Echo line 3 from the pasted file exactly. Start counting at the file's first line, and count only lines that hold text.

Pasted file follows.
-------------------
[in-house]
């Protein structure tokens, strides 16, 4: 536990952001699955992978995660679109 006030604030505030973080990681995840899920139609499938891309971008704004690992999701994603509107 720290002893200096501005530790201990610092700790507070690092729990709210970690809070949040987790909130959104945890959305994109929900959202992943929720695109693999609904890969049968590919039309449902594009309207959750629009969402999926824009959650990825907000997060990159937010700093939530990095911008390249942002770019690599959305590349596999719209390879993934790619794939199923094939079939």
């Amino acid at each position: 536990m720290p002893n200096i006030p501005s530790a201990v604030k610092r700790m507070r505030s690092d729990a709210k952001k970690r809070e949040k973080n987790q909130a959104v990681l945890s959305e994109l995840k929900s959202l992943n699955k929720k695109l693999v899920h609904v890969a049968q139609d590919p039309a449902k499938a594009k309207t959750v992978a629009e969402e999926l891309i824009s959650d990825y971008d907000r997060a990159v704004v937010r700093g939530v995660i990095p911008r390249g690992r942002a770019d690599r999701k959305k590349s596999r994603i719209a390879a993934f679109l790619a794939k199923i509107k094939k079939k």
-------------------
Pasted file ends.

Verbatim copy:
């Amino acid at each position: 536990m720290p002893n200096i006030p501005s530790a201990v604030k610092r700790m507070r505030s690092d729990a709210k952001k970690r809070e949040k973080n987790q909130a959104v990681l945890s959305e994109l995840k929900s959202l992943n699955k929720k695109l693999v899920h609904v890969a049968q139609d590919p039309a449902k499938a594009k309207t959750v992978a629009e969402e999926l891309i824009s959650d990825y971008d907000r997060a990159v704004v937010r700093g939530v995660i990095p911008r390249g690992r942002a770019d690599r999701k959305k590349s596999r994603i719209a390879a993934f679109l790619a794939k199923i509107k094939k079939k």